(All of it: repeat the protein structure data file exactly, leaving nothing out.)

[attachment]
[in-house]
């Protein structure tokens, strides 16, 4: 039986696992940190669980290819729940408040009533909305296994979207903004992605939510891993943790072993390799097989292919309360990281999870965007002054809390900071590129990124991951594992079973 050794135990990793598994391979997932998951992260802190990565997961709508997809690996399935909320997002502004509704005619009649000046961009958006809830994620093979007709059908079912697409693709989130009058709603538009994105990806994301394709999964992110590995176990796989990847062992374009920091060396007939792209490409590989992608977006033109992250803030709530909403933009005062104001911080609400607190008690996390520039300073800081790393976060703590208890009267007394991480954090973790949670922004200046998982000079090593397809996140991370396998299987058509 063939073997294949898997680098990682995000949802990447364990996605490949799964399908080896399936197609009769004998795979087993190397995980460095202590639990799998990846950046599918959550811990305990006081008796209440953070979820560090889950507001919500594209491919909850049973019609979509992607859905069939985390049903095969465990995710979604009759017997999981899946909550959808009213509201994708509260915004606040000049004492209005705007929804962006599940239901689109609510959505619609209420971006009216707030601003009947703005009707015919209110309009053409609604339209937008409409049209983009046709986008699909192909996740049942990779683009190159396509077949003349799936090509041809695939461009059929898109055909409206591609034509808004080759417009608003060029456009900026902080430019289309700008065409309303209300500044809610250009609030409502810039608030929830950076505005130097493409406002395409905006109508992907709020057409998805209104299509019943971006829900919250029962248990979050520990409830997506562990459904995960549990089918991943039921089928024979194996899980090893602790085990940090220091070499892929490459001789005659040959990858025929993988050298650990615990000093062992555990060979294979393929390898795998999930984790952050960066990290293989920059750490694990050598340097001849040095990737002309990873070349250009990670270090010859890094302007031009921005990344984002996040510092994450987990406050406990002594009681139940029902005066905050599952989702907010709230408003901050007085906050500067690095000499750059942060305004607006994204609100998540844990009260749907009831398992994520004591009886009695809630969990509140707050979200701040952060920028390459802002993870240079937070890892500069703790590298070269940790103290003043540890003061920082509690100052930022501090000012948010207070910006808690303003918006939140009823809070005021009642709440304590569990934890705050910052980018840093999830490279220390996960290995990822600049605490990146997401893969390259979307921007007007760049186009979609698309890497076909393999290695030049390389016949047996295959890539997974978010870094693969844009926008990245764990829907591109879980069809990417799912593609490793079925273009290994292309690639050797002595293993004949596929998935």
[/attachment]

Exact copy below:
[in-house]
């Protein structure tokens, strides 16, 4: 039986696992940190669980290819729940408040009533909305296994979207903004992605939510891993943790072993390799097989292919309360990281999870965007002054809390900071590129990124991951594992079973 050794135990990793598994391979997932998951992260802190990565997961709508997809690996399935909320997002502004509704005619009649000046961009958006809830994620093979007709059908079912697409693709989130009058709603538009994105990806994301394709999964992110590995176990796989990847062992374009920091060396007939792209490409590989992608977006033109992250803030709530909403933009005062104001911080609400607190008690996390520039300073800081790393976060703590208890009267007394991480954090973790949670922004200046998982000079090593397809996140991370396998299987058509 063939073997294949898997680098990682995000949802990447364990996605490949799964399908080896399936197609009769004998795979087993190397995980460095202590639990799998990846950046599918959550811990305990006081008796209440953070979820560090889950507001919500594209491919909850049973019609979509992607859905069939985390049903095969465990995710979604009759017997999981899946909550959808009213509201994708509260915004606040000049004492209005705007929804962006599940239901689109609510959505619609209420971006009216707030601003009947703005009707015919209110309009053409609604339209937008409409049209983009046709986008699909192909996740049942990779683009190159396509077949003349799936090509041809695939461009059929898109055909409206591609034509808004080759417009608003060029456009900026902080430019289309700008065409309303209300500044809610250009609030409502810039608030929830950076505005130097493409406002395409905006109508992907709020057409998805209104299509019943971006829900919250029962248990979050520990409830997506562990459904995960549990089918991943039921089928024979194996899980090893602790085990940090220091070499892929490459001789005659040959990858025929993988050298650990615990000093062992555990060979294979393929390898795998999930984790952050960066990290293989920059750490694990050598340097001849040095990737002309990873070349250009990670270090010859890094302007031009921005990344984002996040510092994450987990406050406990002594009681139940029902005066905050599952989702907010709230408003901050007085906050500067690095000499750059942060305004607006994204609100998540844990009260749907009831398992994520004591009886009695809630969990509140707050979200701040952060920028390459802002993870240079937070890892500069703790590298070269940790103290003043540890003061920082509690100052930022501090000012948010207070910006808690303003918006939140009823809070005021009642709440304590569990934890705050910052980018840093999830490279220390996960290995990822600049605490990146997401893969390259979307921007007007760049186009979609698309890497076909393999290695030049390389016949047996295959890539997974978010870094693969844009926008990245764990829907591109879980069809990417799912593609490793079925273009290994292309690639050797002595293993004949596929998935």